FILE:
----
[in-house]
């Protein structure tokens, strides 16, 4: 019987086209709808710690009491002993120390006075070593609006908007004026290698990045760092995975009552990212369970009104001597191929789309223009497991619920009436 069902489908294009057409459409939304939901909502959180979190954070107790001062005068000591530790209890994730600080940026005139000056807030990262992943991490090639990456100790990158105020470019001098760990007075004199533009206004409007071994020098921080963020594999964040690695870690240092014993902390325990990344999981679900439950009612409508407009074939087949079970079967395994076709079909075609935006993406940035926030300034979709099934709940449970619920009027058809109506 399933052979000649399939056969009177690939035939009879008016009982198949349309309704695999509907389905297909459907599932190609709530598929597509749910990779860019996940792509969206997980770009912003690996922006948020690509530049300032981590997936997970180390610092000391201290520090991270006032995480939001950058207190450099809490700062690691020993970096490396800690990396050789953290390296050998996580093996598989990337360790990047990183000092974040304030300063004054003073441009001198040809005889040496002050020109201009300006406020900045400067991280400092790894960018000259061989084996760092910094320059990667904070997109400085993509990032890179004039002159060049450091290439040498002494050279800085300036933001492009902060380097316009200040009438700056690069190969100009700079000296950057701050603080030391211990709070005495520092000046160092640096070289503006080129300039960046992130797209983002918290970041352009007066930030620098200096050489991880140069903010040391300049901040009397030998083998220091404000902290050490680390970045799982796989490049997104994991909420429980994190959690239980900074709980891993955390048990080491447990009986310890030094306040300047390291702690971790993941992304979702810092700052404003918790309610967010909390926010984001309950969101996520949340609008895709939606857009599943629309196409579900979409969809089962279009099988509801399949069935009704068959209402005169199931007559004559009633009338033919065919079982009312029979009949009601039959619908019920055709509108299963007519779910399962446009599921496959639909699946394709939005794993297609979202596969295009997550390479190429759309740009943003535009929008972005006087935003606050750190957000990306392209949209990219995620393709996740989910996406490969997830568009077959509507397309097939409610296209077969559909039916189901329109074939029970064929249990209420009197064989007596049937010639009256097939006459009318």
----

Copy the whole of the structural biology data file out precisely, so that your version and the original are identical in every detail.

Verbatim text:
[in-house]
């Protein structure tokens, strides 16, 4: 019987086209709808710690009491002993120390006075070593609006908007004026290698990045760092995975009552990212369970009104001597191929789309223009497991619920009436 069902489908294009057409459409939304939901909502959180979190954070107790001062005068000591530790209890994730600080940026005139000056807030990262992943991490090639990456100790990158105020470019001098760990007075004199533009206004409007071994020098921080963020594999964040690695870690240092014993902390325990990344999981679900439950009612409508407009074939087949079970079967395994076709079909075609935006993406940035926030300034979709099934709940449970619920009027058809109506 399933052979000649399939056969009177690939035939009879008016009982198949349309309704695999509907389905297909459907599932190609709530598929597509749910990779860019996940792509969206997980770009912003690996922006948020690509530049300032981590997936997970180390610092000391201290520090991270006032995480939001950058207190450099809490700062690691020993970096490396800690990396050789953290390296050998996580093996598989990337360790990047990183000092974040304030300063004054003073441009001198040809005889040496002050020109201009300006406020900045400067991280400092790894960018000259061989084996760092910094320059990667904070997109400085993509990032890179004039002159060049450091290439040498002494050279800085300036933001492009902060380097316009200040009438700056690069190969100009700079000296950057701050603080030391211990709070005495520092000046160092640096070289503006080129300039960046992130797209983002918290970041352009007066930030620098200096050489991880140069903010040391300049901040009397030998083998220091404000902290050490680390970045799982796989490049997104994991909420429980994190959690239980900074709980891993955390048990080491447990009986310890030094306040300047390291702690971790993941992304979702810092700052404003918790309610967010909390926010984001309950969101996520949340609008895709939606857009599943629309196409579900979409969809089962279009099988509801399949069935009704068959209402005169199931007559004559009633009338033919065919079982009312029979009949009601039959619908019920055709509108299963007519779910399962446009599921496959639909699946394709939005794993297609979202596969295009997550390479190429759309740009943003535009929008972005006087935003606050750190957000990306392209949209990219995620393709996740989910996406490969997830568009077959509507397309097939409610296209077969559909039916189901329109074939029970064929249990209420009197064989007596049937010639009256097939006459009318």